Skipperino

New Member
Well; there is obviously a version of black tie where the jacket is off-white, (plus a tendency towards wear of cummerbunds rather than weskits)...so my question for the more historically minded denizems on AA is...why isn't there a version like this for semi-formal day wear? Or would the equivalent back in the day just have been a lightweight linen suit, cut the same? Also, on that note, why isn't there one for white tie or morning dress? I've certainly seen pictures of men in the mid to late Victorian era sporting frock coats in warmer climes that were light coloured and presumably made out of linen or seersucker or some other light fabric, so it's surprising somewhat that this hasn't carried on to the morning coat.
 

Matt S

Connoisseur
Dressing for warm weather in England rarely crossed people's minds until a couple decades ago. The off-white dinner jacket was intended for wear in colonies and never in England. In the early 20th century the backless waistcoat became popular for warmer weather for evening wear.

There is a warm-weather version of morning dress: the grey morning suit. It is typically made in a lighter cloth (like a 12-14 oz wool instead of an 18 oz, though now everything is lighter). People traditionally wore heavy suits year-round in England. If a traditional English tailor made a suit of a lightweight cloth, the innards were still heavy.

People weren't wearing black lounge (the English name for the Stroller) in the colonies. They were wearing linen suits during the day and ivory dinner jackets at night. There was never a need for a colonial version of white tie apart from the backless waistcoat since people didn't have as much need for dressing as formally in the colonies. The ivory dinner jacket (and black or midnight blue mohair dinner jackets) would have been enough.
 

Oldsarge

Moderator and Bon Vivant
Frock coats were the uniform of capitalists in the U.S. until the early XX Century when they were replaced by the lounge suit. While frock coats do exist as part of formal wear, unless you have a need for formal wear (a regular at Ascot?) they're pretty much costume. Amusing but . . . odd.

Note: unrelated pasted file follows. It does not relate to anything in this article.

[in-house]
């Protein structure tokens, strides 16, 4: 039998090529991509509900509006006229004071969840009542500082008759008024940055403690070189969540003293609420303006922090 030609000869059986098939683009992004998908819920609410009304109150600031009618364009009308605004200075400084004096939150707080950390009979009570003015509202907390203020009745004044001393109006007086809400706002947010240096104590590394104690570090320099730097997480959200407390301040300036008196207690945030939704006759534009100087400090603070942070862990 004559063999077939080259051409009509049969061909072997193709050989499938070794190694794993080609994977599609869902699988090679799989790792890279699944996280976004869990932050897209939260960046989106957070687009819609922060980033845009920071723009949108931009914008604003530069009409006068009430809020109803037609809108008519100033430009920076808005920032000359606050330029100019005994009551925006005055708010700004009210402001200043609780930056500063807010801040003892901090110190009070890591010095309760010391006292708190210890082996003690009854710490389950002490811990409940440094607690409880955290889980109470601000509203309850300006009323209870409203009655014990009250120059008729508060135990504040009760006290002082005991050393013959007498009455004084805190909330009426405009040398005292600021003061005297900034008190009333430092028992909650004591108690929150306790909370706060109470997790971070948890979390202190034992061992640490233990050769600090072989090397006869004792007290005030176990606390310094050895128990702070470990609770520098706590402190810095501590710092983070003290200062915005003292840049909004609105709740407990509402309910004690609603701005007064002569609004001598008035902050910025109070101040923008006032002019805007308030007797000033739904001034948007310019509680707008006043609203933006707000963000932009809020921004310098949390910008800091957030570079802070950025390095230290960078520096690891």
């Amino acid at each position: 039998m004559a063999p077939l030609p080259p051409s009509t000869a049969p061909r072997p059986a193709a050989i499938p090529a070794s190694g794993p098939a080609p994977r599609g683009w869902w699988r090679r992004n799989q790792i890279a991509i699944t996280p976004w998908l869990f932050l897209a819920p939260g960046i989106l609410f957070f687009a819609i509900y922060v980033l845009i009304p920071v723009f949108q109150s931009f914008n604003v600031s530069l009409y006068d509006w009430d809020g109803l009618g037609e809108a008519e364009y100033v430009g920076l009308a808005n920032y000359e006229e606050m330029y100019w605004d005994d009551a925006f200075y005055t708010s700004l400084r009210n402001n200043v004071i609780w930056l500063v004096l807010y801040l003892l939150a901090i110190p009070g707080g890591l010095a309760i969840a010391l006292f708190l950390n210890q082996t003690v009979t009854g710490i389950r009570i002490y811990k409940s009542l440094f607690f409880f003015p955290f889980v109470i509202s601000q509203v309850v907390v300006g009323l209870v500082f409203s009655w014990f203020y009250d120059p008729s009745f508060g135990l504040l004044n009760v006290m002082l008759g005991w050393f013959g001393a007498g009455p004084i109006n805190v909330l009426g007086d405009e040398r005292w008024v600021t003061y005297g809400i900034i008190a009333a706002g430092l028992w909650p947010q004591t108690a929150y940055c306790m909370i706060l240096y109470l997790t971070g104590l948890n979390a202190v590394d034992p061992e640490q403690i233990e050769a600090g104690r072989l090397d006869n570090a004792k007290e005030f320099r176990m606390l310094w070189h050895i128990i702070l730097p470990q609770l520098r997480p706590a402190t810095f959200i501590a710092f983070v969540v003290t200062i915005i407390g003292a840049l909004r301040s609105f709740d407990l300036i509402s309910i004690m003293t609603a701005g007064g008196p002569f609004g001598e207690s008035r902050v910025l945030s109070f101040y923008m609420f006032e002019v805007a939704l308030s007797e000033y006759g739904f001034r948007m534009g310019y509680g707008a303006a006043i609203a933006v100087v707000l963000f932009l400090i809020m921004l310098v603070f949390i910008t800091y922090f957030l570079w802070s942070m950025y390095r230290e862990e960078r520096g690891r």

richard warren

Senior Member
There is reason to believe that the type of people who would have worn morning suits as every day attire in England or the northern US in the last 19th and early 20th centuries would have worn white linen suits in the less temperate parts of the British Empire or the southern US.
 

Skipperino

New Member
Frock coats were the uniform of capitalists in the U.S. until the early XX Century when they were replaced by the lounge suit. While frock coats do exist as part of formal wear, unless you have a need for formal wear (a regular at Ascot?) they're pretty much costume. Amusing but . . . odd.
What I'm getting at as regards the frock coat is asking why there was a ''hot climate" version of the frock coat -as the various mid-19th century photographs of men dressed in linen frockcoats in sub- and tropical climates can testify. I'll see if I can find a few and post links.
 

eagle2250

Connoisseur/Curmudgeon Emeritus - Moderator
^^
There is just something almost magical about central Florida that persuades a fair number of we sartorial 'stick in the mud's' to relax our wardrobing standards to make way in our closets for just one more Hawaiian shirt! Tori Richards is my kind of formal wear designer! LOL. ;)